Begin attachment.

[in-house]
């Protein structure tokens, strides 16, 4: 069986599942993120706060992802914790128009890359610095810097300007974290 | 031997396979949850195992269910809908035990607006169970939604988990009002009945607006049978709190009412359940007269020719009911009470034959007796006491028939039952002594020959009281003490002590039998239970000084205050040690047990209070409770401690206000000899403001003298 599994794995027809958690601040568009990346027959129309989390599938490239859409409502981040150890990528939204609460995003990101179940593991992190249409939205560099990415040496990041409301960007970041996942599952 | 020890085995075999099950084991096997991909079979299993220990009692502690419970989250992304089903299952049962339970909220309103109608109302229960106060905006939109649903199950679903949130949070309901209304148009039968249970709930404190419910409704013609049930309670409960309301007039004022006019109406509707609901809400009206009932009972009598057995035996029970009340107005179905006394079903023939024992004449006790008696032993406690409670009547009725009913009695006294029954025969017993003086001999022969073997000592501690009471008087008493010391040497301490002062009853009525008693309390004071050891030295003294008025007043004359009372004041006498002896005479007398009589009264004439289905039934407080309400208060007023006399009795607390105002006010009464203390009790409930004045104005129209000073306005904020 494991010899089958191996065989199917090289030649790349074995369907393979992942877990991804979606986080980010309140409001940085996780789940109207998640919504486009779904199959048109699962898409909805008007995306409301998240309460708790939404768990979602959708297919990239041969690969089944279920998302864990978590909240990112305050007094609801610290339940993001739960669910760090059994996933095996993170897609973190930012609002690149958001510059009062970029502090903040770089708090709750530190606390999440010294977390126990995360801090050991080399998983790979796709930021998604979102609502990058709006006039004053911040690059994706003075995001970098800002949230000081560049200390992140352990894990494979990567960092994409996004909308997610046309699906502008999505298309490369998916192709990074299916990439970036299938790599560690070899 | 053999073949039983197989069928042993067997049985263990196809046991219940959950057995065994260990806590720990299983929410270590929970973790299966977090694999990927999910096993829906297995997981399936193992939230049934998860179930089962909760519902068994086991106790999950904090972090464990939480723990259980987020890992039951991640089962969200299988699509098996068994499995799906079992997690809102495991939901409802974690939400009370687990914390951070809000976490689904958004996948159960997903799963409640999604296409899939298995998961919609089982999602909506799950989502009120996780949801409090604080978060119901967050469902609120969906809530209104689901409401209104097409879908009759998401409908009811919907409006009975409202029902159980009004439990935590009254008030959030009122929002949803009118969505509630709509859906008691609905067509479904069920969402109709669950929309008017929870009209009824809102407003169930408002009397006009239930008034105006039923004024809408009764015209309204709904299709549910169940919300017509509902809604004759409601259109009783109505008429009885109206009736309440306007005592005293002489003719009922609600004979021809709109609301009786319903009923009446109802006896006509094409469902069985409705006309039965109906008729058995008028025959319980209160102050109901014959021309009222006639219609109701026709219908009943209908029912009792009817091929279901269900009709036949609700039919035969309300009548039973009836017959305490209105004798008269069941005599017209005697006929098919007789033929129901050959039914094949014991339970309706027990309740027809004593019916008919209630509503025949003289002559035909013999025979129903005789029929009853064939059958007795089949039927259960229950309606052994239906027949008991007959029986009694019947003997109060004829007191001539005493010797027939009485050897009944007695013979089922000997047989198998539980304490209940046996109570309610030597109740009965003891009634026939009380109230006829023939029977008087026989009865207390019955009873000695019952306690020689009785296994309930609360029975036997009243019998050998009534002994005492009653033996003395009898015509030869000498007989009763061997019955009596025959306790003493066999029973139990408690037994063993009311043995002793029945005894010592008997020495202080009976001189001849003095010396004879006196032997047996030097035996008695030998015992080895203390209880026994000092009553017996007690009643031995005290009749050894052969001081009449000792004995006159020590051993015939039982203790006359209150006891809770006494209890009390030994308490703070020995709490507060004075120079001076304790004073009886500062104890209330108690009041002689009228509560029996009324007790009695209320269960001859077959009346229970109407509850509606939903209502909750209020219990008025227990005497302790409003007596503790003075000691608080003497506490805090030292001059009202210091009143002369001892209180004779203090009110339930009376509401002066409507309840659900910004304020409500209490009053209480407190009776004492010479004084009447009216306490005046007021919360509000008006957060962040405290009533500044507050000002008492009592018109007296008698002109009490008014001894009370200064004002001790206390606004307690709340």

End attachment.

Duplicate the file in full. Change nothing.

[in-house]
């Protein structure tokens, strides 16, 4: 069986599942993120706060992802914790128009890359610095810097300007974290 | 031997396979949850195992269910809908035990607006169970939604988990009002009945607006049978709190009412359940007269020719009911009470034959007796006491028939039952002594020959009281003490002590039998239970000084205050040690047990209070409770401690206000000899403001003298 599994794995027809958690601040568009990346027959129309989390599938490239859409409502981040150890990528939204609460995003990101179940593991992190249409939205560099990415040496990041409301960007970041996942599952 | 020890085995075999099950084991096997991909079979299993220990009692502690419970989250992304089903299952049962339970909220309103109608109302229960106060905006939109649903199950679903949130949070309901209304148009039968249970709930404190419910409704013609049930309670409960309301007039004022006019109406509707609901809400009206009932009972009598057995035996029970009340107005179905006394079903023939024992004449006790008696032993406690409670009547009725009913009695006294029954025969017993003086001999022969073997000592501690009471008087008493010391040497301490002062009853009525008693309390004071050891030295003294008025007043004359009372004041006498002896005479007398009589009264004439289905039934407080309400208060007023006399009795607390105002006010009464203390009790409930004045104005129209000073306005904020 494991010899089958191996065989199917090289030649790349074995369907393979992942877990991804979606986080980010309140409001940085996780789940109207998640919504486009779904199959048109699962898409909805008007995306409301998240309460708790939404768990979602959708297919990239041969690969089944279920998302864990978590909240990112305050007094609801610290339940993001739960669910760090059994996933095996993170897609973190930012609002690149958001510059009062970029502090903040770089708090709750530190606390999440010294977390126990995360801090050991080399998983790979796709930021998604979102609502990058709006006039004053911040690059994706003075995001970098800002949230000081560049200390992140352990894990494979990567960092994409996004909308997610046309699906502008999505298309490369998916192709990074299916990439970036299938790599560690070899 | 053999073949039983197989069928042993067997049985263990196809046991219940959950057995065994260990806590720990299983929410270590929970973790299966977090694999990927999910096993829906297995997981399936193992939230049934998860179930089962909760519902068994086991106790999950904090972090464990939480723990259980987020890992039951991640089962969200299988699509098996068994499995799906079992997690809102495991939901409802974690939400009370687990914390951070809000976490689904958004996948159960997903799963409640999604296409899939298995998961919609089982999602909506799950989502009120996780949801409090604080978060119901967050469902609120969906809530209104689901409401209104097409879908009759998401409908009811919907409006009975409202029902159980009004439990935590009254008030959030009122929002949803009118969505509630709509859906008691609905067509479904069920969402109709669950929309008017929870009209009824809102407003169930408002009397006009239930008034105006039923004024809408009764015209309204709904299709549910169940919300017509509902809604004759409601259109009783109505008429009885109206009736309440306007005592005293002489003719009922609600004979021809709109609301009786319903009923009446109802006896006509094409469902069985409705006309039965109906008729058995008028025959319980209160102050109901014959021309009222006639219609109701026709219908009943209908029912009792009817091929279901269900009709036949609700039919035969309300009548039973009836017959305490209105004798008269069941005599017209005697006929098919007789033929129901050959039914094949014991339970309706027990309740027809004593019916008919209630509503025949003289002559035909013999025979129903005789029929009853064939059958007795089949039927259960229950309606052994239906027949008991007959029986009694019947003997109060004829007191001539005493010797027939009485050897009944007695013979089922000997047989198998539980304490209940046996109570309610030597109740009965003891009634026939009380109230006829023939029977008087026989009865207390019955009873000695019952306690020689009785296994309930609360029975036997009243019998050998009534002994005492009653033996003395009898015509030869000498007989009763061997019955009596025959306790003493066999029973139990408690037994063993009311043995002793029945005894010592008997020495202080009976001189001849003095010396004879006196032997047996030097035996008695030998015992080895203390209880026994000092009553017996007690009643031995005290009749050894052969001081009449000792004995006159020590051993015939039982203790006359209150006891809770006494209890009390030994308490703070020995709490507060004075120079001076304790004073009886500062104890209330108690009041002689009228509560029996009324007790009695209320269960001859077959009346229970109407509850509606939903209502909750209020219990008025227990005497302790409003007596503790003075000691608080003497506490805090030292001059009202210091009143002369001892209180004779203090009110339930009376509401002066409507309840659900910004304020409500209490009053209480407190009776004492010479004084009447009216306490005046007021919360509000008006957060962040405290009533500044507050000002008492009592018109007296008698002109009490008014001894009370200064004002001790206390606004307690709340």